Chemical giant BASF has begun commercial production of polytetrahydrofuran (polyTHF) derived entirely from biomass feedstocks. The process hinges on a microbial fermentation of sugars to produce 1,4-butanediol (BDO), which is then purified and polymerised.
Genetically engineered bacteria
BASF has licensed the BDO fermentation process from biotech specialist Genomatica, which genetically engineered the bacteria to produce and excrete BDO in sufficient quantity and purity.
PolyTHF is primarily used as a component in polyester and polyurethane materials.
“The bio-based PolyTHF 1000 is identical in quality to the petrochemical-based product.” To say it is Andrej Brejc, director Renewable Diols from BASF’s Intermediates division (sales to third parties of about 2.8 billion euro in 2014), which has made bio-based Polytetrahydrofuran 1000 (PolyTHF® 1000) available for the first time. The chemical company headquartered in Ludwigshafen is now providing this intermediate to selected partners for testing various applications in a large scale.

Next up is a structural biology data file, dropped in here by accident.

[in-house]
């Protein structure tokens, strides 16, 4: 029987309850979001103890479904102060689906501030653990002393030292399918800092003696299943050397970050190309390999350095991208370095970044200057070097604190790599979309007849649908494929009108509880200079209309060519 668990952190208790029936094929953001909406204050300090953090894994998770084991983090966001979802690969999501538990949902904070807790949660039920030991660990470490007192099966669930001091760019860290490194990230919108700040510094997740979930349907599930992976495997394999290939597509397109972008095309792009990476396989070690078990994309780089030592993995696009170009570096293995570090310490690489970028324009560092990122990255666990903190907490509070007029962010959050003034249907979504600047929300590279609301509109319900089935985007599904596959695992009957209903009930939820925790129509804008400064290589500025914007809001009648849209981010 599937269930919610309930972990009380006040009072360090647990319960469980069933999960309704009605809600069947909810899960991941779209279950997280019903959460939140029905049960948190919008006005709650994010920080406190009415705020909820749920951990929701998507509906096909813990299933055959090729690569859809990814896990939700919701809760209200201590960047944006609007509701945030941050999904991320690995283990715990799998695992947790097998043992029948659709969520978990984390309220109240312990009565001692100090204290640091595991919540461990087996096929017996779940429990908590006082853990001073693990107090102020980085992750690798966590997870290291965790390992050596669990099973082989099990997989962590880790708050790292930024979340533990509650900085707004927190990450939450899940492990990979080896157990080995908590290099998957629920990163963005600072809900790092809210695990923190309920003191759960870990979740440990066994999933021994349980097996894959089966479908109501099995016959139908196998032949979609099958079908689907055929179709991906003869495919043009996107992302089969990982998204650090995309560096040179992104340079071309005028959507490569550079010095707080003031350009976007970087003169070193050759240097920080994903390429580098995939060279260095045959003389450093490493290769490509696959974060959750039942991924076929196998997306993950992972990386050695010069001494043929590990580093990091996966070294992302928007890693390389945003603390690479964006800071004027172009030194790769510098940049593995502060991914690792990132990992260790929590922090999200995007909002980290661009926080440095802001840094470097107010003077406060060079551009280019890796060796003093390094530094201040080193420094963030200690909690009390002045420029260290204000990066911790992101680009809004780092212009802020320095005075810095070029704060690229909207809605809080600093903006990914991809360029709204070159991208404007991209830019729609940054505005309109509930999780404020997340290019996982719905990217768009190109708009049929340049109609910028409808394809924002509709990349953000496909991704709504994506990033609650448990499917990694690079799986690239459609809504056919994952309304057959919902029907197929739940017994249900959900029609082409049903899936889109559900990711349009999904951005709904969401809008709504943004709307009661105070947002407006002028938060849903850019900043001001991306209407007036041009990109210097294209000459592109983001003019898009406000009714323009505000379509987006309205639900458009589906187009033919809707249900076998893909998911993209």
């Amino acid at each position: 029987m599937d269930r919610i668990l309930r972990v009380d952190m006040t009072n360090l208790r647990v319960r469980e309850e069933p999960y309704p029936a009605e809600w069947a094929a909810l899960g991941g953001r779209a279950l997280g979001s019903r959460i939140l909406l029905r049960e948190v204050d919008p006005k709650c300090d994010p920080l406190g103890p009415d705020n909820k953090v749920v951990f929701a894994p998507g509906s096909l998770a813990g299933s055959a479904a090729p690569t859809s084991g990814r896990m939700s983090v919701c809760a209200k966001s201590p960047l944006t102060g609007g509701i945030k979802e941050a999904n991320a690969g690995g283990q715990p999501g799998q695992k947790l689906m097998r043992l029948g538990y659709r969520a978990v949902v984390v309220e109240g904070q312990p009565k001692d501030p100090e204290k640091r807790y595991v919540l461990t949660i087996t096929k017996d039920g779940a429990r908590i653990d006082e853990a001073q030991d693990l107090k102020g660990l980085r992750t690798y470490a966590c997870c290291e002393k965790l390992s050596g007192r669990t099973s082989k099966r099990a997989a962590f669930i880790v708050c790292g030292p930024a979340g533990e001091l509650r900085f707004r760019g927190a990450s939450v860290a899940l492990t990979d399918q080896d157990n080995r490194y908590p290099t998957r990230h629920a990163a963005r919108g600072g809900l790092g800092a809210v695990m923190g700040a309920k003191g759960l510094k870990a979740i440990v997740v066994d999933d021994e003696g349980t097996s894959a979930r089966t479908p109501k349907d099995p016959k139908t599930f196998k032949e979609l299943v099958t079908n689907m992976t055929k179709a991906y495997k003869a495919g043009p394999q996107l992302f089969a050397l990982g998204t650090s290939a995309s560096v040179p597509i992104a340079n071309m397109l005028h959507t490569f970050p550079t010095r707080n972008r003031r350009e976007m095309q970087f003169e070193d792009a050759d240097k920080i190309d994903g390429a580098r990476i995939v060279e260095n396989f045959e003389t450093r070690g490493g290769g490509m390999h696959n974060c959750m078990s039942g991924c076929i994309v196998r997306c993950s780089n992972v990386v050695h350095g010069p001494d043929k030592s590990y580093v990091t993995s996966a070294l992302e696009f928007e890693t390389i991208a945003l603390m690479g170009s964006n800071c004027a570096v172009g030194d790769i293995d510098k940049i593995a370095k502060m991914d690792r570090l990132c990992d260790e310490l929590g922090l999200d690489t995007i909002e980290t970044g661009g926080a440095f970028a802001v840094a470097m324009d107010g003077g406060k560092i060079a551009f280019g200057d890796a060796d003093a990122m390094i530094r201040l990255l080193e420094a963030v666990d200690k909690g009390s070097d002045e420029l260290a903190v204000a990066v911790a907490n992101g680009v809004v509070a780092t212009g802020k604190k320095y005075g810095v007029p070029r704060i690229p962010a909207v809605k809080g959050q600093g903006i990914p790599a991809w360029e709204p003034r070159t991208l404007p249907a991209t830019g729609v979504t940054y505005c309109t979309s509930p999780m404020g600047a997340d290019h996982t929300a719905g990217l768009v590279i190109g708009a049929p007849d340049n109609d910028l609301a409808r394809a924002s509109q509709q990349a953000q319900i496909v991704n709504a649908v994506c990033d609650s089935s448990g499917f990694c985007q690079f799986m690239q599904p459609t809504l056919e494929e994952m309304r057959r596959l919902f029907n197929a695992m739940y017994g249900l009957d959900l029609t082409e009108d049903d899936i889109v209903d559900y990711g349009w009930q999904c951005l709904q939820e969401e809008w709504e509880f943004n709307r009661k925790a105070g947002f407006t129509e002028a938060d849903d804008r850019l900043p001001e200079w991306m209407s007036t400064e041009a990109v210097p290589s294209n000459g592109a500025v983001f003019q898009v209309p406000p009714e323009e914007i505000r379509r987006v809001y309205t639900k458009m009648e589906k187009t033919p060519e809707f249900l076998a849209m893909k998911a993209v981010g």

Opportunity for renewable raw materials
According to Brejc, “the opportunity to expand the range of products and applications made from renewable raw materials allows us and our partners to further explore the long-term market acceptance of this innovative technology.”
BASF is the world’s leading provider of PolyTHF, which is primarily used to make elastic spandex fibers for a large variety of textiles, including underwear, outerwear, sportswear and swimsuits. PolyTHF 1000 is mainly applied as a chemical building block for thermoplastic polyurethane (TPU), which is used to make for example parts of ski boots and skates, shoe soles and instrument panel skin for automotive applications as well as hoses, films and cable sheathing.
It is also used as a component of thermoplastic polyetheresters and polyetheramides. Other applications include cast elastomers, which are used, for example, for the production of wheels for skateboards and inline skates.